Åse Piltz from the Dept. of History and Anthropology of Religion, Centre for Theology and Religious Studies, Lund University, defended her doctoral dissertation on ”Seger åt Tibet! Den tibetanska diasporan och den religiösa nationen” (Victory to Tibet! The Tibetan Diaspora and the Religious Nation), on Saturday 22 October 2005. The thesis focuses on images of Tibet, among Westerners as well as among Tibetans. Based on approximately one year of fieldwork in the former British Hill station, it also deals with the politics of the Central Tibetan Administration (CTA) and some of its political and social implications for the exiled Tibetan youth living in Dharamsala, India. Faculty opponent was Dr. Axel Kristian Strøm, Dept. of Social Anthropology, University of Oslo, Norway. More information with abstract.

KommalageMahinda Don Kommalage from the Unit of Comparative Medicine, Department of Neuroscience, Uppsala University, defended his doctoral dissertation on ”Spinal acetylcholine release – Mechanisms and receptor involvement” on 14 October 2005. Faculty opponent was Professor Ernst Brodin, Department of Physiology and Pharmacology, Karolinska Institutet Medical University, Stockholm. There are two aspect in relevance in the dissertation project. One has been trying to investigate Organophosphate, which is a common agro-poisoning in Sri Lanka, and its involvement in poisoning effect on animals. The other apect of importance has been pain transmission in the spinal cord.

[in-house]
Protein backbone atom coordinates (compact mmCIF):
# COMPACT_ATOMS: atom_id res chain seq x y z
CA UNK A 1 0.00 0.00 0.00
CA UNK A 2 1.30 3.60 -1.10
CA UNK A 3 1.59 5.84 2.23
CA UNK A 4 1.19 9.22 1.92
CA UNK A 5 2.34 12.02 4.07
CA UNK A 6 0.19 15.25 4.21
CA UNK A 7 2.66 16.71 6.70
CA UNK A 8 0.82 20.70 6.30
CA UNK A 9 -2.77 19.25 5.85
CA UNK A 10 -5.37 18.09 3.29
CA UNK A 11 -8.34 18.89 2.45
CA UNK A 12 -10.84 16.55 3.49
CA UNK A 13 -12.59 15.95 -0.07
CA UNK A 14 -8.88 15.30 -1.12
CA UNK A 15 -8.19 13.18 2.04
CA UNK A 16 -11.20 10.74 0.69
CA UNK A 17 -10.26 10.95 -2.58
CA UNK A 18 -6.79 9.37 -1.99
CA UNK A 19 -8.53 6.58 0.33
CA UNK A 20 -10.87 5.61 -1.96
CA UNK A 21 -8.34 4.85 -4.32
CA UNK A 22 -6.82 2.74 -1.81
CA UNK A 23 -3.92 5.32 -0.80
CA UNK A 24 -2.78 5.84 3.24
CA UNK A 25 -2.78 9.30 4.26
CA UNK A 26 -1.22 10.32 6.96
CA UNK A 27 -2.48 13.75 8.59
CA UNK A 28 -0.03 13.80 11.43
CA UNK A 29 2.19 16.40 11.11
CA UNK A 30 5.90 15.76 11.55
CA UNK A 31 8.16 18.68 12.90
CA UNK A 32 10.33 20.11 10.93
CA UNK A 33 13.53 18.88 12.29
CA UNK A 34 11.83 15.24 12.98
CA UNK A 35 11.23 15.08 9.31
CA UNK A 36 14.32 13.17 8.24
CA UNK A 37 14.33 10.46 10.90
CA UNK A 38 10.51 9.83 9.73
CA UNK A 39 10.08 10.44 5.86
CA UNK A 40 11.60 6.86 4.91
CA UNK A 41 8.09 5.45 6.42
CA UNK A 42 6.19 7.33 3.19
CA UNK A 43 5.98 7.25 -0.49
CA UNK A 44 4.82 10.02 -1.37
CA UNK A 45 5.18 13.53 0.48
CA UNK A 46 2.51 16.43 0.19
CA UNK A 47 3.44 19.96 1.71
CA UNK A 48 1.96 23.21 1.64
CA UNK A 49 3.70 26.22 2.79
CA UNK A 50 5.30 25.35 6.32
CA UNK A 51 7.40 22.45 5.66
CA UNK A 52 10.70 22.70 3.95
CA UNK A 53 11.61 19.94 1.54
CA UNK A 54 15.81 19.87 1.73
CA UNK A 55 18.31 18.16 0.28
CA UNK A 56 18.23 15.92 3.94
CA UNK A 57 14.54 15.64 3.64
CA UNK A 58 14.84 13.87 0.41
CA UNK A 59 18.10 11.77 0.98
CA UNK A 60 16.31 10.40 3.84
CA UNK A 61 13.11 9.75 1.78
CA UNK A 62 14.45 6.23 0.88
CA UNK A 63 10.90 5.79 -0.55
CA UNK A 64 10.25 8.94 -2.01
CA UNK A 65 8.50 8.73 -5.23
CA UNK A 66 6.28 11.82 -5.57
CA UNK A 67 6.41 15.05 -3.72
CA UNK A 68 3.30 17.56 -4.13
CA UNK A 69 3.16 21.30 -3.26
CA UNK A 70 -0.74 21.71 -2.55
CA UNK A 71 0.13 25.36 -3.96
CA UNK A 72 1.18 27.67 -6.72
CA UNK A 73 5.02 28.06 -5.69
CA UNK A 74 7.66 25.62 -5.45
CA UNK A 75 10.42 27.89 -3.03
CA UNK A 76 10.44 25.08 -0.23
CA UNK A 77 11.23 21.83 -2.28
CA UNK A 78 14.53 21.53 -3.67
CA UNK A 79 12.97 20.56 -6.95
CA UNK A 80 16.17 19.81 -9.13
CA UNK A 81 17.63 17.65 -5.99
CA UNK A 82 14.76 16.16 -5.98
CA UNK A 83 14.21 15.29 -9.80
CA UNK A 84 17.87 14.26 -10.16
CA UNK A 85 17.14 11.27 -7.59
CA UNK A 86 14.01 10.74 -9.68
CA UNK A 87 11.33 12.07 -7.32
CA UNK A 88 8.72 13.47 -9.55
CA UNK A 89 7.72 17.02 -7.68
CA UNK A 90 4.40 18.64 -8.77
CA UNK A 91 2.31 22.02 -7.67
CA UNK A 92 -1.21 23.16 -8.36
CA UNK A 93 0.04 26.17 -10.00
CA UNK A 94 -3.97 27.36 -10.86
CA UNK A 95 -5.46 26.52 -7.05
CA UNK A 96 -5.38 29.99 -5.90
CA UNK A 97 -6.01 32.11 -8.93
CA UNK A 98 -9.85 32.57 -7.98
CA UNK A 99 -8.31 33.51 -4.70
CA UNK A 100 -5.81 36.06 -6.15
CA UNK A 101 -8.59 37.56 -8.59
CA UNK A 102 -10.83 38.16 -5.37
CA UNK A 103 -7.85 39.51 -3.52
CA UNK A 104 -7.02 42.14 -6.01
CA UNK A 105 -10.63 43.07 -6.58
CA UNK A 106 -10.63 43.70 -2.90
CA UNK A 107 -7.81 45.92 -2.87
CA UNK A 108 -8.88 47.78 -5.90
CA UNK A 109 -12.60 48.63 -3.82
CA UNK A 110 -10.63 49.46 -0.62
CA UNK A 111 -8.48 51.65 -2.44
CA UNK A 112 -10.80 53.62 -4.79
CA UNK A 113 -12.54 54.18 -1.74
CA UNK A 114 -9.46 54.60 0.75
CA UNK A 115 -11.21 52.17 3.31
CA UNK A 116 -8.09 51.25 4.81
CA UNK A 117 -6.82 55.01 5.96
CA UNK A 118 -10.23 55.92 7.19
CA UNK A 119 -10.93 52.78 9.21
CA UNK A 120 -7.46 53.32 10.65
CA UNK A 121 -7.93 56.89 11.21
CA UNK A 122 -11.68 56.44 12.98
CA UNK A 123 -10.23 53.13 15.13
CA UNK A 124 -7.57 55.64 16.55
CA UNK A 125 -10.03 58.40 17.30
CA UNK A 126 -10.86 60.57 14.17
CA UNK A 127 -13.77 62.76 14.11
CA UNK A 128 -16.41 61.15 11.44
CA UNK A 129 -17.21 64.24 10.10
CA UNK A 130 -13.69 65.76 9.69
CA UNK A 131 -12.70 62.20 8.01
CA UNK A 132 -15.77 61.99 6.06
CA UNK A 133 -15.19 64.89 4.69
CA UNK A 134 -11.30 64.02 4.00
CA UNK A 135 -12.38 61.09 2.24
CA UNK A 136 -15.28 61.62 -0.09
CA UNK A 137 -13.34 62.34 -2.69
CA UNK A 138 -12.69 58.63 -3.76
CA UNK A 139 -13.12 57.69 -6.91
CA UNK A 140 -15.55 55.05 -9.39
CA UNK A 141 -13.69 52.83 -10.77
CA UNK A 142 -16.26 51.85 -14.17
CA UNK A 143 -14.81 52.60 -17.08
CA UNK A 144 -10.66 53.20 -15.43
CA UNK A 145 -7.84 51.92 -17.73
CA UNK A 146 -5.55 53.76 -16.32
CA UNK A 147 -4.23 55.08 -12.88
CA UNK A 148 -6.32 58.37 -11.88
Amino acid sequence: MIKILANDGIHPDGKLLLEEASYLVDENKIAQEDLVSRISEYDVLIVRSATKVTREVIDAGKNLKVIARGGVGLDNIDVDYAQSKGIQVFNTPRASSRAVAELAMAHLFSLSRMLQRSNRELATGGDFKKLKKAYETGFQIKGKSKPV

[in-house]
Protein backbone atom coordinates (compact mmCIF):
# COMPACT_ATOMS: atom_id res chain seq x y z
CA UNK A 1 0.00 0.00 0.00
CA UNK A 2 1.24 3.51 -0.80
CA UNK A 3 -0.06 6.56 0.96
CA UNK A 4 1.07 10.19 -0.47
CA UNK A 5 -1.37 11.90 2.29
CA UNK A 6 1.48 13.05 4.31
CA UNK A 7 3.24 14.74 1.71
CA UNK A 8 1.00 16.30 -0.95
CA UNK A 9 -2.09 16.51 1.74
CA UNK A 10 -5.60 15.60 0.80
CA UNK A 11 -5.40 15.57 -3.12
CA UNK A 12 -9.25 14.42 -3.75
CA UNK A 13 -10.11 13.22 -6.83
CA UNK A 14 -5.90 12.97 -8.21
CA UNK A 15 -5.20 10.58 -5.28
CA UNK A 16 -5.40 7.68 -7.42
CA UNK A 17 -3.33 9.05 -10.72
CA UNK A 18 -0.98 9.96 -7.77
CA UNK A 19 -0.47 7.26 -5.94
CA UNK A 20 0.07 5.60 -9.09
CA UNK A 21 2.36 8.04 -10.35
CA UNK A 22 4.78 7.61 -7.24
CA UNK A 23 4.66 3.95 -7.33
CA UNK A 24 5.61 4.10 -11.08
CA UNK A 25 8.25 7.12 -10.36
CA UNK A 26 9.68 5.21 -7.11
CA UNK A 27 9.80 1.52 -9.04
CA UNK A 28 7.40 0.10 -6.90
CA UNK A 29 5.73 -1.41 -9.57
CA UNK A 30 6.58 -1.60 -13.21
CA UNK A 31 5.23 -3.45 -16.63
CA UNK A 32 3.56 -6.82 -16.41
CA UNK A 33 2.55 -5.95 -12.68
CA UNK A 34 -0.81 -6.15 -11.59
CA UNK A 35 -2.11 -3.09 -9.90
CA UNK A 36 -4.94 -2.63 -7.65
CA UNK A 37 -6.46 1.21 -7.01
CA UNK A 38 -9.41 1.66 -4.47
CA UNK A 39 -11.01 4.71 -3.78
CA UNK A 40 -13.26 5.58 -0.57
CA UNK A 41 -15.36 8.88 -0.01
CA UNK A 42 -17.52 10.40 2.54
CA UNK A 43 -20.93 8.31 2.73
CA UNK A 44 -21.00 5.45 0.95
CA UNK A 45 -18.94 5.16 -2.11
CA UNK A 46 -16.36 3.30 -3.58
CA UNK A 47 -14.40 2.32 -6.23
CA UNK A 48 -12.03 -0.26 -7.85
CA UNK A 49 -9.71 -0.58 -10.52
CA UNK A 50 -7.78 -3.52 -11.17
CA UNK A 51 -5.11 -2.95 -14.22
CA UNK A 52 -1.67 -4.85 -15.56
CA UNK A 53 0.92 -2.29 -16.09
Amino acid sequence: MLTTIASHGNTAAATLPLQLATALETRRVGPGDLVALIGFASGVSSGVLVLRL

Stellan Vinthagen, Dept. of Peace and Development Research (PADRIGU), Göteborg University, defended his doctoral dissertation on ”Nonviolent Action – A Social Practice of Resistance and Construction”, on Saturday 8 October 2005. The thesis explores how peace with peaceful means is possible to conceptualize. Earlier theories about nonviolence (mainly Mahatma Gandhi and Sharp) are discussed in the perspective of late modern sociology in an attempt to develop a social and practical description system. Faculty opponent is Associate Professor Jan Öberg, Transnational Foundation for Peace and Future Research, Lund. Read the abstract.

Roger Schweizer, Department of Business Administration, School of Business, Economics and Law, Göteborg University defended his doctoral dissertation, titled ”An Arranged Marriage under Institutional Duality – The Local Integration Process between Two Globally Merging MNCs' Subidiaries” on Monday 19 September 2005. Discussant was Professor Rikard Larsson, Dept. of Business Administration, Lund University. Read the abstract.

Seema Arora Jonsson, Department of Rural Development and Agroecology; Swedish University of Agricultural Sciences (SLU), Uppsala, defended her doctoral dissertation on ”Unsettling the Order: Gendered subjects and Grassroots activism in two forest communities” on Wednesday 15 June, 2005. The research project studies how women in two different communities (in India and Sweden) have chosen to articulate their needs concerning their respective livelihoods. Faculty opponent was Prof. Patricia Maguire, Gallup Graduate Studies Centre, University of Western New Mexico, USA. More information on her dissertation project.

Ulla Thoresen, Indic Religions DivisionCentre for Theology and Religious Studies (CTR), Lund University, defended her Licentiate thesis on ”The Tulku institution: Traditionalism and Modernity among Tibetans living in exile in India” on Friday 10 June 2005. Faculty Opponent was Dr. Axel Kristian Strøm, Dept. of Social Anthropology, University of Oslo, Norway. Read the thesis as a full text document (pdf-file).